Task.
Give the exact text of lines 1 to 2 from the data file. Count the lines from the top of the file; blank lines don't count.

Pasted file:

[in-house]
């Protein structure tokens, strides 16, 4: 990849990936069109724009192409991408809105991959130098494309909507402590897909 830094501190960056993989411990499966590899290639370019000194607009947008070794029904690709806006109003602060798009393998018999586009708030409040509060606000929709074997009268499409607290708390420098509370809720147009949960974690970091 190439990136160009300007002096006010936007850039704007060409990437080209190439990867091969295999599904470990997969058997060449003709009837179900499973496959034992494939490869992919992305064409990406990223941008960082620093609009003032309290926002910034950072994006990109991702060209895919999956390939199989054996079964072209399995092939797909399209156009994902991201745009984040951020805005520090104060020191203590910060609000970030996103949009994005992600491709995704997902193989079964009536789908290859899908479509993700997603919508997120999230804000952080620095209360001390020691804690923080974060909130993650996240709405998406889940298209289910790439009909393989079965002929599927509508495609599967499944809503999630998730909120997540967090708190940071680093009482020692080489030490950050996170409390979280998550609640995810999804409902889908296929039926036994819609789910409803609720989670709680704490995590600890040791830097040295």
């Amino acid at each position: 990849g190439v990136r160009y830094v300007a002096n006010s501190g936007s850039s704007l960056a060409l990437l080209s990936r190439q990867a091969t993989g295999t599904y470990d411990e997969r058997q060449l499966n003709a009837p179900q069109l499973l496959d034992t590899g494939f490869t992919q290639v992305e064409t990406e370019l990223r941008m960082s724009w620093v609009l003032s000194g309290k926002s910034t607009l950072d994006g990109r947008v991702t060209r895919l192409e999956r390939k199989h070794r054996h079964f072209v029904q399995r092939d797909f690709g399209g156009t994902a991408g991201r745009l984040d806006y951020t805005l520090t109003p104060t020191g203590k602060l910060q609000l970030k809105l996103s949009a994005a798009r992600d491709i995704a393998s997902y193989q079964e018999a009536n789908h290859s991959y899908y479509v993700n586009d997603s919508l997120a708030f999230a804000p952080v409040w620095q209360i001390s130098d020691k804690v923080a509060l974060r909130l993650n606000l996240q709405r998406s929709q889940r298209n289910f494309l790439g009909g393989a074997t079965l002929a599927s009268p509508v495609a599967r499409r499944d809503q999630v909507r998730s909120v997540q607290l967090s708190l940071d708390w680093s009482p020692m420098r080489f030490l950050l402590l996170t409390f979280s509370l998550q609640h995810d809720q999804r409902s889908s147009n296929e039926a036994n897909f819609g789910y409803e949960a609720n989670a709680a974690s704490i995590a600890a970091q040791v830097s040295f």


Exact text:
[in-house]
């Protein structure tokens, strides 16, 4: 990849990936069109724009192409991408809105991959130098494309909507402590897909 830094501190960056993989411990499966590899290639370019000194607009947008070794029904690709806006109003602060798009393998018999586009708030409040509060606000929709074997009268499409607290708390420098509370809720147009949960974690970091 190439990136160009300007002096006010936007850039704007060409990437080209190439990867091969295999599904470990997969058997060449003709009837179900499973496959034992494939490869992919992305064409990406990223941008960082620093609009003032309290926002910034950072994006990109991702060209895919999956390939199989054996079964072209399995092939797909399209156009994902991201745009984040951020805005520090104060020191203590910060609000970030996103949009994005992600491709995704997902193989079964009536789908290859899908479509993700997603919508997120999230804000952080620095209360001390020691804690923080974060909130993650996240709405998406889940298209289910790439009909393989079965002929599927509508495609599967499944809503999630998730909120997540967090708190940071680093009482020692080489030490950050996170409390979280998550609640995810999804409902889908296929039926036994819609789910409803609720989670709680704490995590600890040791830097040295």